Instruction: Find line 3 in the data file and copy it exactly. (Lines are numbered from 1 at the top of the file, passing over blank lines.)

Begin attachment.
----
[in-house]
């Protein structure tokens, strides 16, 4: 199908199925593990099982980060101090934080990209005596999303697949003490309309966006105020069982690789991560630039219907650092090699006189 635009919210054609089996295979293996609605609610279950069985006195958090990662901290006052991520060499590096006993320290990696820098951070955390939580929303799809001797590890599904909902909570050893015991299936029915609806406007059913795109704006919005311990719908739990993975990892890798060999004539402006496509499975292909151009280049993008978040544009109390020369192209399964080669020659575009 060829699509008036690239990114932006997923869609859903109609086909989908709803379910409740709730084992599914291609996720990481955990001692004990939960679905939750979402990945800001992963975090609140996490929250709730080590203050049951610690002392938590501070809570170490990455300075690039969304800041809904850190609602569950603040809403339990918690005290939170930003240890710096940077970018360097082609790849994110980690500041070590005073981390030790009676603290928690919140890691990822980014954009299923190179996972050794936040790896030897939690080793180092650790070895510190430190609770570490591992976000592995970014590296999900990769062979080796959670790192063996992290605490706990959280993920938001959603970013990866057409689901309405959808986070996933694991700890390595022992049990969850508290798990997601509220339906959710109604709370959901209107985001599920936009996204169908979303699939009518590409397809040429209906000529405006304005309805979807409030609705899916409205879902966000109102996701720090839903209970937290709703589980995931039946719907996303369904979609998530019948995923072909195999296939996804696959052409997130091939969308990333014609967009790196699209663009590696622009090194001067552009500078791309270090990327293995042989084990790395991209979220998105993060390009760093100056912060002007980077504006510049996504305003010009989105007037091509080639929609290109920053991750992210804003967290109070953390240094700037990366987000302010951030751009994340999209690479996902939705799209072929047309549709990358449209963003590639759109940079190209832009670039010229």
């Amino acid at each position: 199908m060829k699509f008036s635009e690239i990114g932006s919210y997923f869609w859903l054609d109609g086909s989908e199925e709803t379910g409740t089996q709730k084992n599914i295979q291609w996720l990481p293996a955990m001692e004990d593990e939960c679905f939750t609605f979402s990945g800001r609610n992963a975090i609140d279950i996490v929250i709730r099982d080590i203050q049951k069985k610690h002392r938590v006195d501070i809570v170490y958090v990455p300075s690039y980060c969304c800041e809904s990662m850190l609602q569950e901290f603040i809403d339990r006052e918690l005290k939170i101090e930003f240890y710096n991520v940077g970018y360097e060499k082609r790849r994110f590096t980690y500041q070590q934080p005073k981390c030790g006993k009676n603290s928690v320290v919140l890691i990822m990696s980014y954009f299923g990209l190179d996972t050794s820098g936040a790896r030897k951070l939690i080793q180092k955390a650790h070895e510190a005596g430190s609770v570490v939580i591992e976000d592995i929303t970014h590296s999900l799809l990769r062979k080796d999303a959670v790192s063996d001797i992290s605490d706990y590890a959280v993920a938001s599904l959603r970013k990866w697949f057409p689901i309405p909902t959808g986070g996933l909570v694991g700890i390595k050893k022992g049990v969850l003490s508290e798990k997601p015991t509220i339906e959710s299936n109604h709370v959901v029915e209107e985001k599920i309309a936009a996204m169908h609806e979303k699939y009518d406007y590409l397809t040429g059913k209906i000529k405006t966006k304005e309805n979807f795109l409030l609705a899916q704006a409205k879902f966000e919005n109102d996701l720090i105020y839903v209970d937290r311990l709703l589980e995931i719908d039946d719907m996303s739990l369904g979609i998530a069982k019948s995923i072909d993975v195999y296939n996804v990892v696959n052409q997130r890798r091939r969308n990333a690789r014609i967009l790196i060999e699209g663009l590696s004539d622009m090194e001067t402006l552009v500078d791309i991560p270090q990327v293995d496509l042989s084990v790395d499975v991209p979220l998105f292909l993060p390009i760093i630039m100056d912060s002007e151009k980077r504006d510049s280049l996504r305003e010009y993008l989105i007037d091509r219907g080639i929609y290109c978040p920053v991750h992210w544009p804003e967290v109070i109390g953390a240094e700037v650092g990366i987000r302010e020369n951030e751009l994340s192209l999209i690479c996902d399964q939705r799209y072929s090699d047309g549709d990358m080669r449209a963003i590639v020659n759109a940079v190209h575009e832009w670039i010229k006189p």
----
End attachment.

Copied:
């Amino acid at each position: 199908m060829k699509f008036s635009e690239i990114g932006s919210y997923f869609w859903l054609d109609g086909s989908e199925e709803t379910g409740t089996q709730k084992n599914i295979q291609w996720l990481p293996a955990m001692e004990d593990e939960c679905f939750t609605f979402s990945g800001r609610n992963a975090i609140d279950i996490v929250i709730r099982d080590i203050q049951k069985k610690h002392r938590v006195d501070i809570v170490y958090v990455p300075s690039y980060c969304c800041e809904s990662m850190l609602q569950e901290f603040i809403d339990r006052e918690l005290k939170i101090e930003f240890y710096n991520v940077g970018y360097e060499k082609r790849r994110f590096t980690y500041q070590q934080p005073k981390c030790g006993k009676n603290s928690v320290v919140l890691i990822m990696s980014y954009f299923g990209l190179d996972t050794s820098g936040a790896r030897k951070l939690i080793q180092k955390a650790h070895e510190a005596g430190s609770v570490v939580i591992e976000d592995i929303t970014h590296s999900l799809l990769r062979k080796d999303a959670v790192s063996d001797i992290s605490d706990y590890a959280v993920a938001s599904l959603r970013k990866w697949f057409p689901i309405p909902t959808g986070g996933l909570v694991g700890i390595k050893k022992g049990v969850l003490s508290e798990k997601p015991t509220i339906e959710s299936n109604h709370v959901v029915e209107e985001k599920i309309a936009a996204m169908h609806e979303k699939y009518d406007y590409l397809t040429g059913k209906i000529k405006t966006k304005e309805n979807f795109l409030l609705a899916q704006a409205k879902f966000e919005n109102d996701l720090i105020y839903v209970d937290r311990l709703l589980e995931i719908d039946d719907m996303s739990l369904g979609i998530a069982k019948s995923i072909d993975v195999y296939n996804v990892v696959n052409q997130r890798r091939r969308n990333a690789r014609i967009l790196i060999e699209g663009l590696s004539d622009m090194e001067t402006l552009v500078d791309i991560p270090q990327v293995d496509l042989s084990v790395d499975v991209p979220l998105f292909l993060p390009i760093i630039m100056d912060s002007e151009k980077r504006d510049s280049l996504r305003e010009y993008l989105i007037d091509r219907g080639i929609y290109c978040p920053v991750h992210w544009p804003e967290v109070i109390g953390a240094e700037v650092g990366i987000r302010e020369n951030e751009l994340s192209l999209i690479c996902d399964q939705r799209y072929s090699d047309g549709d990358m080669r449209a963003i590639v020659n759109a940079v190209h575009e832009w670039i010229k006189p």